My 76 was the very first Corvette I ever owned. And to be real honest, before that I never really had a great desire for a Corvette. My true want was to own a 60's Jaguar XKE. Every time I would find one, it was always a lot more money than I could justify at that stage in my life. I saw the 76 while driving by the house of a gentleman whose company serviced mine. I called him and asked if it was his and in fact was. He was selling it because he felt it was too immaculate for him to drive. It had less than 7,925 original miles and it was just as it drove off the show room floor. The only worn part on the car was the one set of keys from starting it and pulling it on and off a car carrier for various car show entries. He invited me by to look at it and to be polite, I committed to do so. When I saw the car I had never reacted like this before. He told me all about it and it was just like new. He told me what he wanted for it and I politely told him I would think on it and let him know soon. We left there and stopped at a convenience food store on the way home. My wife went in and meanwhile four guys on spit shined Harleys pulled in. They were talking about the 76 Corvette that they looked at the day before. They were on the way back down to look again. They kept saying it had to be in a super bad wreck to look that great. It was impossible for them to think it was original. I listened in, knowing the credibility of the gentleman that owned it, which was very good. And that he knew the people that owned it before he did. I didn't want to offer what I knew in case I did want to make an offer. For the fun of it I got the books to see if it was a good value or what the story was. The price was at the high end of the scale but knowing it actually was a brand-new car kept working on me. You know the story, I got almost no sleep that night. The next day my wife and I reasoned it out and made the decision to go ahead and buy it. We would kick ourselves later if we let it go. But I kept saying, the low milage will not affect me. I plan to drive this car.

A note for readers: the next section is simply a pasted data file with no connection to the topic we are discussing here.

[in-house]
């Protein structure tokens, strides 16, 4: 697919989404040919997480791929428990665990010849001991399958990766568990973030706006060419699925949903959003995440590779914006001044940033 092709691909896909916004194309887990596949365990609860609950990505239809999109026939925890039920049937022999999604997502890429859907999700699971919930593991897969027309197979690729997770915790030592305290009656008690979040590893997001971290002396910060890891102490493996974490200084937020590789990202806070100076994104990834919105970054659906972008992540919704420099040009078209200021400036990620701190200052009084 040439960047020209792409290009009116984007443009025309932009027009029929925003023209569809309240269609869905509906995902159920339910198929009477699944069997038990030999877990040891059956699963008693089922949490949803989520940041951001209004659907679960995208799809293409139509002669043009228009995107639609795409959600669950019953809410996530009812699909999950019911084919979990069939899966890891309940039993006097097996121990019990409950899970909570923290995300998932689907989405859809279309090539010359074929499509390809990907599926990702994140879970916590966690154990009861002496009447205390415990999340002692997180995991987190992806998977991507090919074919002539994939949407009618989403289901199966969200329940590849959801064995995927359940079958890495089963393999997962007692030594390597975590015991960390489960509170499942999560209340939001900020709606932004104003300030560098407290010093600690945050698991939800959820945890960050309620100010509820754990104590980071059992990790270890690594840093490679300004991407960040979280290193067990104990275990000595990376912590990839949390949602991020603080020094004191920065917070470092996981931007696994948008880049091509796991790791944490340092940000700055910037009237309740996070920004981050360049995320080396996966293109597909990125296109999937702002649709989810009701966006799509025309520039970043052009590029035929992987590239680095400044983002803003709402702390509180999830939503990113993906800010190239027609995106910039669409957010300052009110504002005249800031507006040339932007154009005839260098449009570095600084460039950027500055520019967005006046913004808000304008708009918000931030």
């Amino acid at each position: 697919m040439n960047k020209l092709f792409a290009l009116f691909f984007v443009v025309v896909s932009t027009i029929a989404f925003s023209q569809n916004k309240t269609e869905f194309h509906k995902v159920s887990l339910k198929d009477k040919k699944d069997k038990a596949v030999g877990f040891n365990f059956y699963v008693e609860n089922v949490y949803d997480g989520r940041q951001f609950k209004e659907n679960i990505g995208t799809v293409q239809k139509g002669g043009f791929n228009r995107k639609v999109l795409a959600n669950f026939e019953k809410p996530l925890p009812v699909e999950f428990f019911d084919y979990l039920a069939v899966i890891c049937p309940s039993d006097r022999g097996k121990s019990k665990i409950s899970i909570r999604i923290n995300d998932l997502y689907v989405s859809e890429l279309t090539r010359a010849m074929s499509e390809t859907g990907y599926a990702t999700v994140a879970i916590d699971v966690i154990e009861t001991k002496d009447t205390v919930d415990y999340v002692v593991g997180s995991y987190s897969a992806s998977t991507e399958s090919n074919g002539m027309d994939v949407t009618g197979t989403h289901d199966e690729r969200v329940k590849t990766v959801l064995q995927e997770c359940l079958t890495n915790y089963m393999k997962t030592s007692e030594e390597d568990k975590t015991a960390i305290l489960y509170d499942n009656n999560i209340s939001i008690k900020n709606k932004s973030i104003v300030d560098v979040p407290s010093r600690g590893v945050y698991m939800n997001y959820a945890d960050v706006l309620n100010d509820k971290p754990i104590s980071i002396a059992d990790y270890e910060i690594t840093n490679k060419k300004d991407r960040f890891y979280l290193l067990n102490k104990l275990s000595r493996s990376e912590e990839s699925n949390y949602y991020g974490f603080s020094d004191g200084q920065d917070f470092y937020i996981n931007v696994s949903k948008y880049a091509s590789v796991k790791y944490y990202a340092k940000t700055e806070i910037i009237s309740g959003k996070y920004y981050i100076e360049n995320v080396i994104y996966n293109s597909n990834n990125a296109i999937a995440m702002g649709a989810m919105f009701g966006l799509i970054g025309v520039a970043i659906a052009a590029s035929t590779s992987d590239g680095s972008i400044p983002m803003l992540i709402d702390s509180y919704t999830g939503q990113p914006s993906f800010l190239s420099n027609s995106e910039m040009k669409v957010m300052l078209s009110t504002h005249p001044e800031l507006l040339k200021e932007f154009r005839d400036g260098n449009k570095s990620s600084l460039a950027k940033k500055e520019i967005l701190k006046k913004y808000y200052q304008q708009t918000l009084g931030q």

I did drive it but it hurt with every mile I put on it. I was afraid to nick the paint. All the usual new Corvette owner fears. That 76 started the Corvette fever and I read about everything I could get my hands on. I went in the local dealership and they had a red 90 coupe. I enjoyed negotiating on cars so the 90 looked to be a fun game. No intention to buy it, just play. We did that. Went back and forth. He'd call me and I would call him. I knew I got the price as low as it possibly would go. It was still out of what I could justify. A friend of mine had just bought an 89 and got it at an unheard of price. So here it is New Years Eve. We have guest coming over. Everything is ready, snacks are out, the traditional midnight meal is ready to put in the oven. Napkins are folded and silverware shining. I got the word, you will eat junk food if you want anything before the late meal. That was OK. So my son and I were going to go to grab a quick sandwich. On the way I got this evil thought. We'll swing by the dealership and make Rick this ridiculous offer. The real motive to stop was to wish him a Happy New Year. We went in just a smiling. He says, "you two come in to take the red one home?" This was the opportunity. "You guys won't come down low enough for me to take it home," I said. This is straight out of the book. His turn to say "tell me, what it will take for you to drive it out tonight." Now hit him with the number, we both laugh, we wish him a Happy New Year and we go get our sandwich. So I told him. Dang, he says. Are you crazy? He hims and haws and says I know I am wasting my time asking but let me do it. He's gone like 10 minutes and I am thinking my wife is going to send out the police any minute, we better hurry. Rick comes back and says, "I don't know how he did it, but he said go for it." Now, what do I do. I just bought a car and didn't even discuss it with my wife. Back peddle, quick. I said, if it is a go, I got to talk it over with my wife first. Now, here we go back to the salesman's book. To get that price, you got to take it tonight. You could almost see that "gotchya" smile. OK, OK, we left. We went straight to get the sandwich and who pulls in but my wife and daughter, just as we are getting out of the car. My son and I couldn't have made any sense in trying to explain but we both were telling our stories, at the same time, trying to talk louder and quicker than the other. We talked it over and the red 90 was known as the car we bought on the way to Arby's. We brought home on New Years Eve. Talk about not sleeping knowing you have a new red Corvette in